Goin’ mobile: solar project in Colorado for the benefit of prefabricated houses

By Brad Kramer March 13, 2023

Holy Cross Energy (HCE), a Colorado rural electric cooperative, is deploying a 450-kW community solar project to power prefab homes in Eagle County in the state’s northwest region.

The project is part of HCE’s Sustainable Solar initiative, which aims to increase access to renewable energy for low- and middle-income (LMI) members.

“We recognize that there are inequalities in access to renewable energy,” said Lisa Reed, HCE program manager, who hosted a Feb. 23 webinar on the Clean Energy States Alliance (CESA) project, Scaling up Solar for Under- Resourced” presented community initiative.

Reed’s webinar, moderated by CESA Project Manager Matt Ohloff, highlighted HCE’s efforts to develop a solar farm at Eagle County Regional Airport that will provide up to 3kW of solar power free to each member. Typical home solar systems are between 7 kW and 10 kW.

HCE targets 150 members located in prefab parks in the region. The Company is currently working to secure land permits to construct the project, which is expected to be operational by October to offset winter 2023-2024 heating costs.

CESA is leading an initiative to bring solar power to manufactured homes and other underserved communities. The organization’s Scaling up Solar for Under-Resourced Communities project is funded by the US Department of Energy to solve the challenge of ensuring that all Americans, regardless of income, benefit from solar technologies. In addition to prefabricated houses, the project also focuses on single-family houses and communal facilities.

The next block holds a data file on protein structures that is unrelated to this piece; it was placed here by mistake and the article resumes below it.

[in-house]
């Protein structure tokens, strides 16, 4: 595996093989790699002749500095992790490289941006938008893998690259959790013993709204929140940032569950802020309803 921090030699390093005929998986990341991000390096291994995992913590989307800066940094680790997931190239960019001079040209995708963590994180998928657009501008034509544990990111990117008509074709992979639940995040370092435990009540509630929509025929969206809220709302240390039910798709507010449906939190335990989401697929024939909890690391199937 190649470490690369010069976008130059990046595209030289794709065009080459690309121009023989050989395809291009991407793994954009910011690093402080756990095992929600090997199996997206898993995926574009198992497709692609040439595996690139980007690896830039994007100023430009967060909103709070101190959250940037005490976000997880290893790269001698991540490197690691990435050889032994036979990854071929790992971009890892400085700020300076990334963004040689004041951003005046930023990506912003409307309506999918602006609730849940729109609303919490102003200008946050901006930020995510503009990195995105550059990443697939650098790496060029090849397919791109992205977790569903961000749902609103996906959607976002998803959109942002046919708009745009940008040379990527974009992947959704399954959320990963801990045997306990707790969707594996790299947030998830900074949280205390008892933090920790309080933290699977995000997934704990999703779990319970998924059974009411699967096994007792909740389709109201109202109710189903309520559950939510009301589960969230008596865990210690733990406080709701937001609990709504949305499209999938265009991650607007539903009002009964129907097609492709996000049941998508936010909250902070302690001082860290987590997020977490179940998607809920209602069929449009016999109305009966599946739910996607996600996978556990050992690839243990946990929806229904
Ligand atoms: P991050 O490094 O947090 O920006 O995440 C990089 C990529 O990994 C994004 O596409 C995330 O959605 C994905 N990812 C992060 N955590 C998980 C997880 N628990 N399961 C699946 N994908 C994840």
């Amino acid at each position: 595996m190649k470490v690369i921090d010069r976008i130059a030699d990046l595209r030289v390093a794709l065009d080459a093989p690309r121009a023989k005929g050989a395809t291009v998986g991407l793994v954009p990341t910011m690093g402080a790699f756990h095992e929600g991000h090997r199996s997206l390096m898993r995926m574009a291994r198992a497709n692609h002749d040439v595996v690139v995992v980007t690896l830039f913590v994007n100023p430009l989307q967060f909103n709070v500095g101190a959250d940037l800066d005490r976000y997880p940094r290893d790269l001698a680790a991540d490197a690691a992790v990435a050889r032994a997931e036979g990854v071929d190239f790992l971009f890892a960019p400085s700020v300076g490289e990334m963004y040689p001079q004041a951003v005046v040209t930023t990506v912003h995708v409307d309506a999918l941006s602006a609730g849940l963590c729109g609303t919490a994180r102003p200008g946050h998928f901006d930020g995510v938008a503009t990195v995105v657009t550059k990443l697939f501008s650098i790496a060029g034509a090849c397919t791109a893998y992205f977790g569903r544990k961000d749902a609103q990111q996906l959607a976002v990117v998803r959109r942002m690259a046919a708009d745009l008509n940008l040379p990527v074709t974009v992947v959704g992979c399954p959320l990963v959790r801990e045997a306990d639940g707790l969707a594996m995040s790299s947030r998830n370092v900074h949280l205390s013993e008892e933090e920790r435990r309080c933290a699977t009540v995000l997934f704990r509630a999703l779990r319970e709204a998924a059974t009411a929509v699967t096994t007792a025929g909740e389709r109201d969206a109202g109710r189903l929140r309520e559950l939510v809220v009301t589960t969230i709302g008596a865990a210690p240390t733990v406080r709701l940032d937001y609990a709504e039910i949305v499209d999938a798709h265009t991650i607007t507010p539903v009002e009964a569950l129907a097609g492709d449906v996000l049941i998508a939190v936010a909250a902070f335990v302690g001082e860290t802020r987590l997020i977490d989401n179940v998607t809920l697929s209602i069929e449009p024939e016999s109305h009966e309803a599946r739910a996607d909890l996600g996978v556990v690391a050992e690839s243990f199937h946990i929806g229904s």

Manufactured homes, often referred to as mobile homes, make up more than 6% of the country’s housing stock, according to a CESA study, and represent an even larger portion of housing for LMI families.

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Founded in 1939, HCE is a cooperative with 167 employees and serves more than 43,000 members with 58,000 meters and a peak demand of 250 MW. Its members include major ski resorts in the Aspen and Vail areas, as well as farms, ranches, and rural communities that provide resources to local residents, tourists, and the outdoor recreation industries.

The organization has a renewable energy goal of “100×30”, meaning that HCE aims to power its members with 100% renewable energy by 2030. HCE ended 2022 at 50% and has a goal of reaching 80% by the end of 2024.

The project is being developed in partnership with Eagle County as part of the Beneficial Electrification of Eagle County Homes (BEECH) program, which provides free energy improvements to eligible residents. CESA also provides financial support.

side choice

Eagle County Regional Airport was chosen as the site for the project after a previous site was rejected due to ownership and size concerns, Reed says. The site at the airport turned out to be perfect. The land was not amenable to expansion, and a solar array fits in with the airport’s renewable energy goals and federal land lease requirements. Reed also liked that the project will be visible from US Route 6, which passes by the airport.